Our bubble

Published August 28, 2012 by swanfreddie

One thing that seems quite common among some parents of SN children that I have spoken to is that we like to live in a bubble. For me our bubble has become a very important part in leading a ‘normal’ life. When you have a child with special needs there has to be some level of acceptance to be able to carry on with life which is where the bubble comes in to it. I suppose the bubble is like a protective shield, a place to hide that is happy and ‘normal.’
Living in a bubble is defined as a place to live sheltered from the outside world, which is exactly what we use it for. In the outside world 2 years olds walk and talk, in our bubble they don’t. In the outside world 2 years olds feed themselfs and are begining to potty train in our bubble they are not. When we are at home, just the 4 of us in our bubble we have a great life with Freddie. Most of the time hes a pretty happy little boy, he enjoys toys that spin & he loves to hit at his ipad. Most of the time we are able to block out the fact that he is severely delayed in his development & the fact he doesn’t walk or talk isn’t really even noticed any more. We embrace Freddie for who he is as a person. We don’t dwell on the fact he has some kind of mystery syndrome and we love his quirky personality. Hes a very unique little boy who makes us very happy.

But the thing with bubbles is that they get burst very easily. Today was no exception. We had to take Freddie to hospital for an eeg scan. I have been quite anxious about this visit as i’m not sure theres a good outcome to the scan. I feel whatever the results we won’t get any good news. Freddie has been doing lots of new jerking movements lately which has left me quite concerned. If these new movements turn out to be epilepsy then it means more medicines to try to control them or if it turns out not to be epilepsy it means more tests & more of the unknown. This is hard enough to deal with but then seeing Freddie getting very cross & upset over having the probes glued to his head is pretty heartbreaking. Then he had to have his eyes held shut & bright lights shone in his face to see how he reacts. It wasn’t a nice experience for him or me. Freddie was a very unhappy little boy the whole time. The nurse was brilliant with him though but it was as if as soon as we walked into the hospital somebody got a great big pin and popped our lovely, happy bubble and forced us to step into the outside world. To look at our son sat headbanging in his chair with all the wires connected to him, to realise that actually this isn’t normal.

Our bubble does get popped alot. Theres been many times when we have just been out for a walk and i’ve seen a little boy run past me & ‘pop’ i’m out of my bubble and everything dawns on me…Freddie shouldn’t be in this pushchair, he should be running too. We went to the beach a few days ago for a walk, Evie was running and having fun and again ‘pop’ went the bubble. Freddie should be playing with his sister, they should be chasing each other or even arguing! I’d give anything for them to argue! For Freddie to take a toy off Evie and say “NO IT’S MINE!” to just hear his voice.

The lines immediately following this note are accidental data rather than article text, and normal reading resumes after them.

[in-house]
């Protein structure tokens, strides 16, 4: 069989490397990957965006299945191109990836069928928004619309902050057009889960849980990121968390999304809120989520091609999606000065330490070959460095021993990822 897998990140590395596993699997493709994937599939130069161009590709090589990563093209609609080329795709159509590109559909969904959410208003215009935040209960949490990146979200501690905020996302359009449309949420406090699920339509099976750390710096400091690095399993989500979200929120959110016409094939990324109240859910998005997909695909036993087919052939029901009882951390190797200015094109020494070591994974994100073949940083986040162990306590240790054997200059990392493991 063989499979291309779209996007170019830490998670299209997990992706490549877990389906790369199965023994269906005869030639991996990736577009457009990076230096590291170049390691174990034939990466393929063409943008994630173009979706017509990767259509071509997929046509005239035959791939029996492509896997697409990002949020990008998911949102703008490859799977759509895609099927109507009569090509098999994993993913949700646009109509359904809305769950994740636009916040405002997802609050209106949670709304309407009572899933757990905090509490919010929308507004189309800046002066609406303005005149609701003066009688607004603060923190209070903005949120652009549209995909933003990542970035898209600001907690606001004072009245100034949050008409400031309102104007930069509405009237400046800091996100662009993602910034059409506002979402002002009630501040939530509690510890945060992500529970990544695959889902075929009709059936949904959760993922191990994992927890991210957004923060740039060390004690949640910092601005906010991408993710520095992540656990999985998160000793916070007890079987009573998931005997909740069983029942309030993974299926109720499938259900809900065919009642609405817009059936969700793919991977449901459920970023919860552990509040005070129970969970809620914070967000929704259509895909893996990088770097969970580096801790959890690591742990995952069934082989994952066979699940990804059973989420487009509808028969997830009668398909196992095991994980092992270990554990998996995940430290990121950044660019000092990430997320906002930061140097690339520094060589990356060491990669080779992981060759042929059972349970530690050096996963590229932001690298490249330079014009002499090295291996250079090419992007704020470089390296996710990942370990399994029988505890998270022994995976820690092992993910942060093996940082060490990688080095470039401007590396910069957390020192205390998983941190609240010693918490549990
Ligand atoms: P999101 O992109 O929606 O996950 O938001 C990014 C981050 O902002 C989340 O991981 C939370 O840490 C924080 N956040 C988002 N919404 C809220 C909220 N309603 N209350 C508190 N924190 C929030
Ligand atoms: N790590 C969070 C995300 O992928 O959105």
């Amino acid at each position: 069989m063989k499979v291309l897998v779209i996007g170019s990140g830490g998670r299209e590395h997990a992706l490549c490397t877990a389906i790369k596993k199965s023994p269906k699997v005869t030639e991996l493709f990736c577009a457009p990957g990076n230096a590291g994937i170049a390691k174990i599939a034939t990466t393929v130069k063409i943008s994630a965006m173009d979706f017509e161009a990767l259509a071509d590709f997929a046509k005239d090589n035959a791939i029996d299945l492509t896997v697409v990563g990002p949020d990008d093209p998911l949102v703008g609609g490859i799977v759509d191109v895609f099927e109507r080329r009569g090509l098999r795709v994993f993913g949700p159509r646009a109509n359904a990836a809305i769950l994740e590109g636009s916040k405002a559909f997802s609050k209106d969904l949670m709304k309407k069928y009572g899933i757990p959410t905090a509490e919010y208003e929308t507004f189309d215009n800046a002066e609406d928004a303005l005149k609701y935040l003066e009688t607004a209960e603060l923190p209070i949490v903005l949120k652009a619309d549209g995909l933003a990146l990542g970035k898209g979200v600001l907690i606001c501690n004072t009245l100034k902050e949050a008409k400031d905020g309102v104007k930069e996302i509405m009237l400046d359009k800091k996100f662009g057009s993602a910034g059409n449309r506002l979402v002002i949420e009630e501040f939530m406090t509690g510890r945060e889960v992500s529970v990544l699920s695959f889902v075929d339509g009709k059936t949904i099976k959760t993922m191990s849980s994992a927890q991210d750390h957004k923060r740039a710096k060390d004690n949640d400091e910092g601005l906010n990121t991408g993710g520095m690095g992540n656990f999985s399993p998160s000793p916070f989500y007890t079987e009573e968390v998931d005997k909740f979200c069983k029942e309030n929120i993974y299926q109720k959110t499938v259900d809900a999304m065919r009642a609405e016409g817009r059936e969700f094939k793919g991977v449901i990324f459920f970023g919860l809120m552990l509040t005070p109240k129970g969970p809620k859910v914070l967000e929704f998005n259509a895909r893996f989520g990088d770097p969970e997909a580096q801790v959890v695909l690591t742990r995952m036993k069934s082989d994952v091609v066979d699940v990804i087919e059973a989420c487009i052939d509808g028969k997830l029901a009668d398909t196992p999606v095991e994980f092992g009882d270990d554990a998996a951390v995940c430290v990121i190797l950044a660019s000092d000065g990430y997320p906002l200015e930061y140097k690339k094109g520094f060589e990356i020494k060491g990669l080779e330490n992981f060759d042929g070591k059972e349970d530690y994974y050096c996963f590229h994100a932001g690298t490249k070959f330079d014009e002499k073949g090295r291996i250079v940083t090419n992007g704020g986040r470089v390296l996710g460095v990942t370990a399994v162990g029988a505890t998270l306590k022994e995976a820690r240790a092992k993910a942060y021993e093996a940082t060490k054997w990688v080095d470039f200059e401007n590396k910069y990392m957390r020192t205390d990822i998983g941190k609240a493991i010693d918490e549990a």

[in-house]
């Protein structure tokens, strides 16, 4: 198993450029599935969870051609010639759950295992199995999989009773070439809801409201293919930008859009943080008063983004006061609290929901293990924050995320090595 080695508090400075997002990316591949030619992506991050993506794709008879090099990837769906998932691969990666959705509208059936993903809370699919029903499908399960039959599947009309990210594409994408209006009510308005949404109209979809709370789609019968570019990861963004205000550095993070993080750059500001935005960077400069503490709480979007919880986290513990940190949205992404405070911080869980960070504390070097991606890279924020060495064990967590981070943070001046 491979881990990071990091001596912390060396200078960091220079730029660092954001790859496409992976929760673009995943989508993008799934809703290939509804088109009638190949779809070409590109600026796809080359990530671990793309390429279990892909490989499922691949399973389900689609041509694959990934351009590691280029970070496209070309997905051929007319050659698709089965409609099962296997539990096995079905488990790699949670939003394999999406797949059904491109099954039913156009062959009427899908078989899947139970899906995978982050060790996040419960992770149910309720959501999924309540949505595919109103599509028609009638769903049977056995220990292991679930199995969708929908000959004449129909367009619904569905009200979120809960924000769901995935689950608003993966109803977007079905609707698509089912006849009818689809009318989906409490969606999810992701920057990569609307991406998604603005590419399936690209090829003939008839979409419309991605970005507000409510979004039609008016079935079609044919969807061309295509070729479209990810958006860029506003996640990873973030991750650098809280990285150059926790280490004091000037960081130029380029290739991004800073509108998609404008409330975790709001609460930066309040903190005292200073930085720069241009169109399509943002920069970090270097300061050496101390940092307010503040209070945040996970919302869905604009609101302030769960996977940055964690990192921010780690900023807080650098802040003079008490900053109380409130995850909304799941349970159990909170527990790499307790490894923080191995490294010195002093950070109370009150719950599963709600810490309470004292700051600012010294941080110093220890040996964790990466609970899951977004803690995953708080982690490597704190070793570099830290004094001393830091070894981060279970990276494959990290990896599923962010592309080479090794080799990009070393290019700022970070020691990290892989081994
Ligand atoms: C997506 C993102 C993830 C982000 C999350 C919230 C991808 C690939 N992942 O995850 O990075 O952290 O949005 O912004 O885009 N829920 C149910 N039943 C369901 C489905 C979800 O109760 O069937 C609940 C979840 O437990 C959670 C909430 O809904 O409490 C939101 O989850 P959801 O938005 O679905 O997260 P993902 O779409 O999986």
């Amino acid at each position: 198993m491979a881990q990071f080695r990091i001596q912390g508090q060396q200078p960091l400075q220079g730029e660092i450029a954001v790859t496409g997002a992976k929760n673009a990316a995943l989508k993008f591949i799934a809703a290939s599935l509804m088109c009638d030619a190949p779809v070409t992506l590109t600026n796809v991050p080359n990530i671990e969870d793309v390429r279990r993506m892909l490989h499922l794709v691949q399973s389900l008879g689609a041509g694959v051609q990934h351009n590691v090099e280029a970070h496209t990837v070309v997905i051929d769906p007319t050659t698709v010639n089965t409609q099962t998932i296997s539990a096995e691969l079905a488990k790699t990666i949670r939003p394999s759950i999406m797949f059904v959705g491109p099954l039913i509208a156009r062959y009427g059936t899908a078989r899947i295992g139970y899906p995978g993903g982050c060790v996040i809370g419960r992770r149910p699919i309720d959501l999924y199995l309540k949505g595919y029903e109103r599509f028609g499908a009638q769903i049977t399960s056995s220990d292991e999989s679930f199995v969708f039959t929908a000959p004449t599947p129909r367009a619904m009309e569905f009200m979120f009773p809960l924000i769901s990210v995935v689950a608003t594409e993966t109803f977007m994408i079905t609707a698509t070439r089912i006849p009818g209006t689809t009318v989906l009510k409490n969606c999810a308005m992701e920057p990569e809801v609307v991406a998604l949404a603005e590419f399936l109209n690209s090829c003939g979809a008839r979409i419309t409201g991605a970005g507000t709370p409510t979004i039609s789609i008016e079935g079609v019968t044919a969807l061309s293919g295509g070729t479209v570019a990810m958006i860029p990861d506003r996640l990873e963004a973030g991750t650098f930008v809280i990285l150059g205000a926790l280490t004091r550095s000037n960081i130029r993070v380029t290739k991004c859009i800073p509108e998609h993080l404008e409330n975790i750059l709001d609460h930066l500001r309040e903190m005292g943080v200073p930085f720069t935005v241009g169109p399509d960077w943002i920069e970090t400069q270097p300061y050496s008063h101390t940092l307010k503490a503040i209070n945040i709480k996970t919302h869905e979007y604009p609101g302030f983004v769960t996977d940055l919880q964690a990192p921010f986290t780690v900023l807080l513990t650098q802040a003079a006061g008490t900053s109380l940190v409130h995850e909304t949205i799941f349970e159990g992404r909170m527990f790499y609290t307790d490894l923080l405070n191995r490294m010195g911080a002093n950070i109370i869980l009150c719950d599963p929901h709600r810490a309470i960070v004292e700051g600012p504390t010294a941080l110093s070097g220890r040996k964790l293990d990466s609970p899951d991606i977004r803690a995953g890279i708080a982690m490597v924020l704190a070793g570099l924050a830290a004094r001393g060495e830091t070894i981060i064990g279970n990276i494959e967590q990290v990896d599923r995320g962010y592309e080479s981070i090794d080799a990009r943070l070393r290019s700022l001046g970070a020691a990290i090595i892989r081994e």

It would seem since having Freddie my whole outlook on life has changed. Things that never used to annoy me now make my blood boil. There are days when it’s impossible to be sheltered from the outside world. Social media has a big part to play in this. I don’t even have to leave my house to have our bubble popped. I’ve found since having Freddie everything in life has become so much more precious. Maybe in some ways i’m lucky to have had my eyes opened, to realise how precious things in life really are.
I can be sat having a cup of tea checking out facebook & see people moaning about ridiculous things such as how boring it is sitting in the park watching their children play! Seriously i’d do anything to watch Freddie play in the park. They have no idea how lucky they are. Another thing that never fails to pop my bubble is seeing people use such offence, horrible words such as retarded without any care or thought to what it actually means & who it may offend.  A retard is defined as a person with a mental deficiency… Freddie is classed as having severe mental deficiency…
It’s time likes this where i’m so glad that I can go back into our bubble and appeciate our life. We may have a very hard time with Freddie but at least we don’t take life for granted anymore and are not shameful enough to use derogatory terms.
I’m sure I hope over the years our bubble may get a bit thicker and pop a bit less easy. But for now i’m still getting used to dusting myself off and scurrying back into the bubble everytime it bursts, back to our own ‘normal’ world(With a nice glass of wine waiting inside it for me!)

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3 comments on “Our bubble

  • This makes perfect sense to me luv, it’s a world I share with you often more so in the first few years before Archie went to full time school. I still have the dark days and I am guessing tomorrow will be one when I have my meeting with the head of disabled children’s team. But till then I am enjoying my bubble with my family xxxxxx well written mrs bubble

  • There are some pretty amazing things going on inside our bubbles. I know I for one have had my world view turned upside down by being catapulted into the Orange bubble and while it is often very hard indeed to be inside it and feeling pressure from the outside, I know I am a kinder, more tolerant person because of it. Sorry today was so difficult for you and Freddie. I’m very glad to hear there is a soothing glass of wine inside your bubble xx

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